Nearly 4,000 garment and textile workers employed with Himatsingka Linens company, have quit their jobs as a demonstration of protest in Hassan district in the Indian state of Karnataka. Following a protest by the workers for payment of pending wages on July 23, 15 workers were arrested by police on July 24. The police reportedly resorted to baton charge, teargas, and opened fire to disrupt the protest. The workers said that they felt intimidated and decided to leave the company in search of other jobs.
Most of the total 5,000 workers employed in the company are migrant workers, hailing from some of the poorest states in India, like Bihar, Uttar Pradesh and Orissa. At Himatsingka Linens company, the workers were not paid the minimum wage and were subjected to physical assault. The garment and textile workers in Karnataka have long been struggling to get an increase in the minimum wage.
“Unlike what the mainstream media has been projecting, these protests were not only against a physical assault by the employer,” said Pratibha, a member of Garment and Textile Workers Union (GATWU).
The company is based in a Special Economic Zone (SEZ), where business and trade laws differ from the rest of the country. Jaivir Singh, a professor of economics at Jawaharlal Nehru University (JNU), in a paper titled Labor Law and Special Economic Zones in India, wrote, “labor laws are excluded from the purview of Section 49 of the SEZ Act of 2005…which empowers individual states to modify the SEZ Act and other related laws and regulations that enable the delivery of fiscal benefits envisioned by the SEZ policy.”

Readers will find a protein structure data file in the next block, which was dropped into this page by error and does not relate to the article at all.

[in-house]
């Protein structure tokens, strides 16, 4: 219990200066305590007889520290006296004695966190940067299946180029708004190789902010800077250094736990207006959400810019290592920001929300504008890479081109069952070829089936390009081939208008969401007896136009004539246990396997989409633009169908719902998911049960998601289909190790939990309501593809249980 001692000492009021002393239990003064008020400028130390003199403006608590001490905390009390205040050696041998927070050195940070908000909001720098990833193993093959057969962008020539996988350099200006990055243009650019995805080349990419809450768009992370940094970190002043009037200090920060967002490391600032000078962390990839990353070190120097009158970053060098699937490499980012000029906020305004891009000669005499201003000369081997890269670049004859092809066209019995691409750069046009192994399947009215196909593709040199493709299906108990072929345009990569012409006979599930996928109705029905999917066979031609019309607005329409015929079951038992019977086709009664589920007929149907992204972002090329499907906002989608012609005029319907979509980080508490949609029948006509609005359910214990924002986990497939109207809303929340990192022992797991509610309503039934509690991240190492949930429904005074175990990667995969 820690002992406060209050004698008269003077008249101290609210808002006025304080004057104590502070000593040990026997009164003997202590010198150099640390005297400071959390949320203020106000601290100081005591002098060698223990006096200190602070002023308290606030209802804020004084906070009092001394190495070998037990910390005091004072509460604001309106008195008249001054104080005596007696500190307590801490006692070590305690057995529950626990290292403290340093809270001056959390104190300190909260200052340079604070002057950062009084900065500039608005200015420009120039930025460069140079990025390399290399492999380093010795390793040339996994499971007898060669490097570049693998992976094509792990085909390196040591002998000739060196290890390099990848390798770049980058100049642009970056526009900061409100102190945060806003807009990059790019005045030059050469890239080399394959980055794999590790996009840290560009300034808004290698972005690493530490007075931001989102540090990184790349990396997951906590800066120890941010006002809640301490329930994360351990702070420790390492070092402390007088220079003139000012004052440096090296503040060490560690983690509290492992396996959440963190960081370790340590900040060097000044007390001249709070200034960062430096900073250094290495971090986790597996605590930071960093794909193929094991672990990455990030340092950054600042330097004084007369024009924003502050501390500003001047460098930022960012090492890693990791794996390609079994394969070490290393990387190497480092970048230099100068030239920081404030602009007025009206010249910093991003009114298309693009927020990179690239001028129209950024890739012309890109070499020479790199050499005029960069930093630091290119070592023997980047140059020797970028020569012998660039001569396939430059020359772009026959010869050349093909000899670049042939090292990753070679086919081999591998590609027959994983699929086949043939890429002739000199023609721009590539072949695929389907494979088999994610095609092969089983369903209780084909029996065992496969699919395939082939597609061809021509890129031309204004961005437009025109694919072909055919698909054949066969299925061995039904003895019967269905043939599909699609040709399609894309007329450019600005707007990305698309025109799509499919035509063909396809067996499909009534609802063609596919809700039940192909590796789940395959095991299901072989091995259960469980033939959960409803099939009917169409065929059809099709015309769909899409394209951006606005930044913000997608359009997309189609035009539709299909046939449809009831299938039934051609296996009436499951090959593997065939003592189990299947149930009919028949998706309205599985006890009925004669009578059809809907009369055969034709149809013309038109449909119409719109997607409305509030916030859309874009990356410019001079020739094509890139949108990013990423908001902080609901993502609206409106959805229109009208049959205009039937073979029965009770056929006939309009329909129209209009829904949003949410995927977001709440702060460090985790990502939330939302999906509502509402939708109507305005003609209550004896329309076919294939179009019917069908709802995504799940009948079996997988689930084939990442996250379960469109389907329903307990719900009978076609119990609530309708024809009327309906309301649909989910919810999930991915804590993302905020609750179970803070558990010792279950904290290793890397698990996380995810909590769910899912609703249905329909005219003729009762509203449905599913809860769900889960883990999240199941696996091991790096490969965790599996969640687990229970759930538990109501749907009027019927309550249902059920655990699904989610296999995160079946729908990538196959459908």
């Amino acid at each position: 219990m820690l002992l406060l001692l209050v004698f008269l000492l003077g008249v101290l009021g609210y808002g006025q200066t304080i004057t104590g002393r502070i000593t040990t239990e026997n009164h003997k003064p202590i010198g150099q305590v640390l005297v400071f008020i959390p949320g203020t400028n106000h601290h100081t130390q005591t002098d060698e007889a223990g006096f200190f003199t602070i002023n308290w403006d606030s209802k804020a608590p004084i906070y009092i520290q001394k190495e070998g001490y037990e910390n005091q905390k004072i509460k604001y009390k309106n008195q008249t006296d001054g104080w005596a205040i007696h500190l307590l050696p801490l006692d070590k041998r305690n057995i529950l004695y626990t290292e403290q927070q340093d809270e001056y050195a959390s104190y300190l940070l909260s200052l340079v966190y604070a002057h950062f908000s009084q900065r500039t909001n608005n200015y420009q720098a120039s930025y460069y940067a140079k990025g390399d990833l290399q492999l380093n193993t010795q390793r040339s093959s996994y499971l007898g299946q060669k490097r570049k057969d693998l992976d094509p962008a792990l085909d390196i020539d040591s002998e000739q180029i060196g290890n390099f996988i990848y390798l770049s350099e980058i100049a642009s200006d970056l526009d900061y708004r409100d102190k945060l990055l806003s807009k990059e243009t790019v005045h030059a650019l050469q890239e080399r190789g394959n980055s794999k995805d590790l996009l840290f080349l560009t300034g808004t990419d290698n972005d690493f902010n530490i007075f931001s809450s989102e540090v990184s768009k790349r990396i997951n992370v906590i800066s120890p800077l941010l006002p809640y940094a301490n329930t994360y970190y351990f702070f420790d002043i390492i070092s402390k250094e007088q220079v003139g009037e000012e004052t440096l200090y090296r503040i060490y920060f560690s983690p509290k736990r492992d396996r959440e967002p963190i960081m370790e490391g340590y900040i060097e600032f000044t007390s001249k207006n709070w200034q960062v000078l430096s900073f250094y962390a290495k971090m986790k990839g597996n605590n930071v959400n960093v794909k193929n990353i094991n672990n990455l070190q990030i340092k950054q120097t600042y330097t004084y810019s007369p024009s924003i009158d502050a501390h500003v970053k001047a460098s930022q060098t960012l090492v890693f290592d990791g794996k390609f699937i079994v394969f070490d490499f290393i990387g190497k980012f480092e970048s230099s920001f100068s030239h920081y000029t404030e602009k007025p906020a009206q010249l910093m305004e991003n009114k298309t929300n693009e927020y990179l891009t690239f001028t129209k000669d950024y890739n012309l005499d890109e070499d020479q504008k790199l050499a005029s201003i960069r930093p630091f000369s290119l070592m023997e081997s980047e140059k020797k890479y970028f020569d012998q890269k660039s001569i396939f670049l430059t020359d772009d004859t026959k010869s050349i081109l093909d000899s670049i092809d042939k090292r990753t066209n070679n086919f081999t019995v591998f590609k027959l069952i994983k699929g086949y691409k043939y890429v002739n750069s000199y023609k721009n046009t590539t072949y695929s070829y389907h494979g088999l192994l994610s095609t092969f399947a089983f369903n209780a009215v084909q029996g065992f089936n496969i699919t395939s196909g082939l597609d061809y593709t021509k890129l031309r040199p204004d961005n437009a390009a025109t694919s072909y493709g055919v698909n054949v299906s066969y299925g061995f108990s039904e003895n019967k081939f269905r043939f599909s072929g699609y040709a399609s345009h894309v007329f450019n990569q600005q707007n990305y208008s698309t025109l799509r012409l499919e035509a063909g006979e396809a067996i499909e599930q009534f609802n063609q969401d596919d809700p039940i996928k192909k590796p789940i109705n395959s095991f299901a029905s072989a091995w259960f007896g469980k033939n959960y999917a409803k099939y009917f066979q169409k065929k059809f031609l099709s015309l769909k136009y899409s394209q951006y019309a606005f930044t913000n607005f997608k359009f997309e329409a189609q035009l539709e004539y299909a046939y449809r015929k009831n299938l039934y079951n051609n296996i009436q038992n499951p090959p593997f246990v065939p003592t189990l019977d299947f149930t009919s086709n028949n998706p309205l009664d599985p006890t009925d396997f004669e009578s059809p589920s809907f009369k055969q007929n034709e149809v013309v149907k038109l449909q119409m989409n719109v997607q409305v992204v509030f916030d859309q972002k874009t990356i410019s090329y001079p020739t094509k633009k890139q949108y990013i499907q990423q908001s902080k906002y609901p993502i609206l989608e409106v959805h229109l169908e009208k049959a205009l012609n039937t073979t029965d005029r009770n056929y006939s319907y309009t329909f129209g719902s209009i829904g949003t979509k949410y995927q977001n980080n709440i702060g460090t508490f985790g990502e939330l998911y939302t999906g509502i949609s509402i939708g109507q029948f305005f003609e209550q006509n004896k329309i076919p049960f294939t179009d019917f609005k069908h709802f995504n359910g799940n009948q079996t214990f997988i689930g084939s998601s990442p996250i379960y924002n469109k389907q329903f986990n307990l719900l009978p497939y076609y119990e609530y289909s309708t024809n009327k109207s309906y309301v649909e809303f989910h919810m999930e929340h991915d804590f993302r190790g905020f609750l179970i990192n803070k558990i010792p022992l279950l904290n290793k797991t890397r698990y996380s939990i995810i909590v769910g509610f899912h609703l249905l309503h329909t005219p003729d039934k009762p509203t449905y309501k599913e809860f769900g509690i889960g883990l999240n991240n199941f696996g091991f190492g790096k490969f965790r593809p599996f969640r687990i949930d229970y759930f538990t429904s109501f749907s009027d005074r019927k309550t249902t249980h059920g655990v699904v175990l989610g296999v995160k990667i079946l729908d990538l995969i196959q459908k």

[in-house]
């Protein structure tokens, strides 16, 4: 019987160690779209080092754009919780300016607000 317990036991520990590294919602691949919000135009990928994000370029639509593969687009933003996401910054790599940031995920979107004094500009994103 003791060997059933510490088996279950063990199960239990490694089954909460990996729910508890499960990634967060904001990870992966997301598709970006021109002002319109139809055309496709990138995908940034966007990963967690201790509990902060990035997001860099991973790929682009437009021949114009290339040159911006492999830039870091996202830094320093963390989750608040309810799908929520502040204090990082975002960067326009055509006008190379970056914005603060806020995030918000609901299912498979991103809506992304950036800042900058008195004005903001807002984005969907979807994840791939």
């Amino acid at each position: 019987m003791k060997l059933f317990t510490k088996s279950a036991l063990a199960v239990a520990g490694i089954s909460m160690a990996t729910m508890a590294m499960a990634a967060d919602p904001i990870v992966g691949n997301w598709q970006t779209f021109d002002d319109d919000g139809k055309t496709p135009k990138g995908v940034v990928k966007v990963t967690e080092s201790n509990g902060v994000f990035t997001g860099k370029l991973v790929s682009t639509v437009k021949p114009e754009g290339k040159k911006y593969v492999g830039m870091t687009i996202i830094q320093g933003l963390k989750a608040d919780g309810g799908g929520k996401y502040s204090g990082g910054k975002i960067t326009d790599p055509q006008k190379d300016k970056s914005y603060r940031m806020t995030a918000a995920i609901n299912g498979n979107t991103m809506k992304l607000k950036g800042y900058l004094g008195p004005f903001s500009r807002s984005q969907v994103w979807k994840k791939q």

“In relation to labor, it is stated that such powers of modification are not applicable to matters relating to trade unions, industrial and labor disputes, welfare of labor including conditions of work, provident funds, employers’ liability, workmen’s compensation, invalidity and old age pensions and maternity benefits applicable in any Special Economic Zones,” he wrote in the paper.
In a statement, the union said that Himatsingka Linens has a history of utilizing this luxury of not falling under the purview of labor laws that are applicable in non-SEZs. In February 2018, the Siddaramaiah-led Indian National Congress government in the State had issued a draft notification, revising the wage. The notification had promised an increase of wages from INR 8,500 (USD 124) to INR 12,250 (USD 178) per month.
However, on March 24 last year, the state government suddenly withdrew the notification. The withdrawal, according to the GATWU, came about after several meetings were held by the government with the managerial executives of the garment sector in the State. Himatsinghka was one of the companies that participated in these meetings, where the factories categorically stated that they would not be able to pay that high an amount.
Speaking to Newsclick, the protesting workers said that all of them decided not to go back to work and leave Hassan in search for jobs.
With inputs from NewsClick